NEW YORK – With a strike by thousands of mechanics in its third day, Northwest Airlines Corp. (NWAC) on Monday faced its biggest test yet to keep operating, but its stock rallied as investors bet the carrier would prevail.
Northwest shares rose 24 cents at $5.62 on Nasdaq, after earlier touching $5.86.
The No. 4 U.S. airline kept flying over the weekend without major disruptions as it called in 1,500 replacement workers in an attempt to weather the first U.S. airline strike since 2001. Monday — the first strike day of the workweek — promised to be the busiest flying day since the labor action began.
The strike has pushed Northwest, with hubs in Minneapolis and Detroit, to run a fall flight schedule, which usually begins after Labor Day, rather than a summer plan featuring more flights to vacation destinations.
Informal surveys showed Northwest's on-time performance over the weekend at 50 percent to 58 percent, significantly worse than its June average of 72.5 percent.
Rating agency Standard & Poor's (search) on Monday said it may cut Northwest's debt ratings to "junk" status, citing the labor troubles, which are compounding pressure from high oil prices and pension liabilities. The ailing airline has warned it may face bankruptcy if it can't contain costs.
Members of the Aircraft Mechanics Fraternal Association (search) picketed major airports again on Monday, and a union representative said the walkout by 4,400 mechanics and maintenance workers was taking a toll.
But Northwest shares jumped as much as 9 percent, as analysts said the carrier has survived the strike well.
"Northwest's extensive contingency planning appears to be paying off," Morgan Stanley analyst Douglas Runte said in a research note.
Traffic at Detroit Metropolitan Airport looked very thin for an unusually slow Monday morning. Of 115 outgoing Northwest flights, only three cancellations were listed, with 25 flights delayed.
Keith Parks, a mechanic picketing the airport on Monday, said Northwest has reduced its schedule there by about half. He said he saw about 15 flights go out on Monday morning, compared with a usual schedule of 30 flights.
Parks, wearing a black-and-white AMFA T-shirt with the logo "United we stand, divided we fall," said replacement workers took four hours to change a tire on Saturday — a task that he said typically takes Northwest mechanics 30 minutes.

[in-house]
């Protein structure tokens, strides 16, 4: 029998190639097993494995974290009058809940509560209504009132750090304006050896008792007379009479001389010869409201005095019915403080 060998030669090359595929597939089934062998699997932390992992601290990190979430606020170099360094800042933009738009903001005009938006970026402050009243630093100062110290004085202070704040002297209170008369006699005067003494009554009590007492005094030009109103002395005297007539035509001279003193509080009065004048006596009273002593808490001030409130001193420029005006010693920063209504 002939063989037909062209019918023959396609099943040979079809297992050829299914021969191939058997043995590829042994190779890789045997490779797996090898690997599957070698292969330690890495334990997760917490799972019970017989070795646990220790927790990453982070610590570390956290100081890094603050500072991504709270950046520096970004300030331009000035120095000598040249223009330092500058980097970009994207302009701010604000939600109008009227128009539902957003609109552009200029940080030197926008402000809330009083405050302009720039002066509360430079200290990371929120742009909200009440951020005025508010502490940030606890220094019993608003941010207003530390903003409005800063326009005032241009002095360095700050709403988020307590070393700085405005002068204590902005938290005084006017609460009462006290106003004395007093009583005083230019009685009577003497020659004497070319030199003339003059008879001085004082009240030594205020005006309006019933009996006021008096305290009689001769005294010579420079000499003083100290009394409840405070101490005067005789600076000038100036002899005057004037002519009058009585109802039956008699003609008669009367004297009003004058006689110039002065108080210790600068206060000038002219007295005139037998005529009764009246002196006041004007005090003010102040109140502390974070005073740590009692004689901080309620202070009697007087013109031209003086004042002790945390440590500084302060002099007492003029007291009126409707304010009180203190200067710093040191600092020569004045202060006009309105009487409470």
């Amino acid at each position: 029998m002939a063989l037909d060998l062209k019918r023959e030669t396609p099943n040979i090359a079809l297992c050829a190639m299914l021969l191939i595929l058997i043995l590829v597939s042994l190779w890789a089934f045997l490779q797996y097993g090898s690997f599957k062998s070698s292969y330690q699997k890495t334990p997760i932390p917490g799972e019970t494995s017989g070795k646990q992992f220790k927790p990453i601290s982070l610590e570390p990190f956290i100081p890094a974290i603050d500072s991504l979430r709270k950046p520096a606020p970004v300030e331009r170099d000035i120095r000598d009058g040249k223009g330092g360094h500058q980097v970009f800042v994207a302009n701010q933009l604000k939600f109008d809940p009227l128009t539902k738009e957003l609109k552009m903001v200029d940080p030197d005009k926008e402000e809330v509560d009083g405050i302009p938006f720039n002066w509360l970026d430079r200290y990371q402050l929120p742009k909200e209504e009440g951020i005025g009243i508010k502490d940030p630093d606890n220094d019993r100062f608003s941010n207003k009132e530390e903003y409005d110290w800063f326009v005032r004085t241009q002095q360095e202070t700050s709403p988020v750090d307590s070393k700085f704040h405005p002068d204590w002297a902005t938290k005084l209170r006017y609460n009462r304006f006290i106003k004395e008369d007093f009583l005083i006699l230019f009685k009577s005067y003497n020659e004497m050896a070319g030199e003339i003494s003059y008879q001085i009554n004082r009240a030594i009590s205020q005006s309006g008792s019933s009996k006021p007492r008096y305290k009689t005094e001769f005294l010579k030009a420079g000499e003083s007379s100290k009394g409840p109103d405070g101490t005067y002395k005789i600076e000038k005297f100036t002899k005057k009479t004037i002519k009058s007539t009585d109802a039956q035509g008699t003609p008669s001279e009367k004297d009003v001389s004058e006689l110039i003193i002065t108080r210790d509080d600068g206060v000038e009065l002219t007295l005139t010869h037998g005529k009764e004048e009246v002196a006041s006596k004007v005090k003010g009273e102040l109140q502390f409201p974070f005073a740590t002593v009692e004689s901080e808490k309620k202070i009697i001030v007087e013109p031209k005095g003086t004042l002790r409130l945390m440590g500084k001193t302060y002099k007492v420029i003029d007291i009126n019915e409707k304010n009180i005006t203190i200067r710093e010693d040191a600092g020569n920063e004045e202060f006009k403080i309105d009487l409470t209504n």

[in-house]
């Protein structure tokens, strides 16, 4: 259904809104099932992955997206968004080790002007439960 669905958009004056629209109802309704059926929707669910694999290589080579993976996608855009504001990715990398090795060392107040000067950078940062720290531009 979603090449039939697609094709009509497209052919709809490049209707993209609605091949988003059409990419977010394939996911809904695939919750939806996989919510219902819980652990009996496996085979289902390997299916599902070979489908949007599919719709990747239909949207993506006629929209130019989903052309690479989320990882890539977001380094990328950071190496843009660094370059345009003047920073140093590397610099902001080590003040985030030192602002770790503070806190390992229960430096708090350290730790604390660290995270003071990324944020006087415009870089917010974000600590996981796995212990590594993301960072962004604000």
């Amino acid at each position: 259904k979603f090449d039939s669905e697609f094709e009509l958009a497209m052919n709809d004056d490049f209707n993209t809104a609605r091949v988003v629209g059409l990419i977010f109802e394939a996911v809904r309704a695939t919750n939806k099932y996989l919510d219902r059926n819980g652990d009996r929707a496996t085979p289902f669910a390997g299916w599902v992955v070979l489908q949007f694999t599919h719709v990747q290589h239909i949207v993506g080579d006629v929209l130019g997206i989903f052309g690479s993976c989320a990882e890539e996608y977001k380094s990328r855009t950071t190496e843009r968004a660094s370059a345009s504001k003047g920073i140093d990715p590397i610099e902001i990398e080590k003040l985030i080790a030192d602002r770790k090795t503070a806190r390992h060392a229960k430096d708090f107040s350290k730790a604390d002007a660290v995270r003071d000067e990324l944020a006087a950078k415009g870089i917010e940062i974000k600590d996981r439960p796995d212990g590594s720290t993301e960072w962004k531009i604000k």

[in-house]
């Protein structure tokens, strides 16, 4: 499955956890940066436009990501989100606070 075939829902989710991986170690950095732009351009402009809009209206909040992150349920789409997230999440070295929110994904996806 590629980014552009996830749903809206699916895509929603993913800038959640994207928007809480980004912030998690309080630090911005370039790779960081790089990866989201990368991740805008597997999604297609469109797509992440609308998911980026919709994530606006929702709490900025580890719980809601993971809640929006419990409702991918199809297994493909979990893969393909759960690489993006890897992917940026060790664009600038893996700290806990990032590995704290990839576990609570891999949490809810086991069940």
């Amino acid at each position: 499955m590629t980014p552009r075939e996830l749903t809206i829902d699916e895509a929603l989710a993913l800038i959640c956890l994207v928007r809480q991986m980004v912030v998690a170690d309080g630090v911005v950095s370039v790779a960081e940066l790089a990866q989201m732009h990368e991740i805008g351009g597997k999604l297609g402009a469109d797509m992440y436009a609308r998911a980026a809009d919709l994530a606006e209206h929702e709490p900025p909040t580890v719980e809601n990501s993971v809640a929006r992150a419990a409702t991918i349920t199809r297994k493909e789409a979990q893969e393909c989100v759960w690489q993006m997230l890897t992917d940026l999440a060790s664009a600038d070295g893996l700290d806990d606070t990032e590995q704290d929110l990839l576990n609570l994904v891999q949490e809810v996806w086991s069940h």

Bob Rose, president of the local AMFA chapter in Detroit, said he expects Northwest's DC-9 fleet, estimated to be more than 30 years old, to be grounded within a week to 10 days.
Flight 1412 bound for Pittsburgh from Detroit was returned to Detroit after reports of smoke in the cabin. The airline cited a problem with the air conditioner.
Also on Saturday, Flight 210 from Seattle had four tires blow out when it landed at Detroit. The airline attributed the problem to the braking system. In Guam on Friday, a Northwest 747's front landing gear collapsed, causing the aircraft's nose to hit the runway.
No one was hurt in any of the incidents.
"Our evidence is that Northwest is having a great deal of trouble keeping their operation running," said Steve MacFarlane, AMFA's assistant national director, adding that the union would not return to the bargaining table unless Northwest substantially sweetened recent proposals.
Northwest would not return calls seeking comment.
Analysts have said Northwest's operating expenses are the highest among the so-called legacy carriers.
The airline is seeking $176 million in annual wage and benefit concessions from AMFA members, part of which would come from firing about 50 percent of them. Those concessions are part of a broader $1.1 billion in wage and benefit cuts from unions Northwest says it needs to stay competitive.
"We are clearly prepared and ready to last months if that's what it takes," said the union's MacFarlane.
Michelle Williams, on a flight from San Jose, Calif., to Hershey, Pa., on Sunday, missed her connection in Minneapolis because of a two-hour flight delay. Williams and her children were put up at a hotel by Northwest and "basically abandoned," she said.
"I will not fly Northwest again," she said. "They gave me some coupons, but I don't care, I won't fly Northwest again at all."
But Bill Houlihan, who flies between Newark, New Jersey, and Minneapolis every week, said his plane took off and arrived on time. "The pilots and flight attendants seemed to be in good spirits. I wasn't concerned about safety," he said.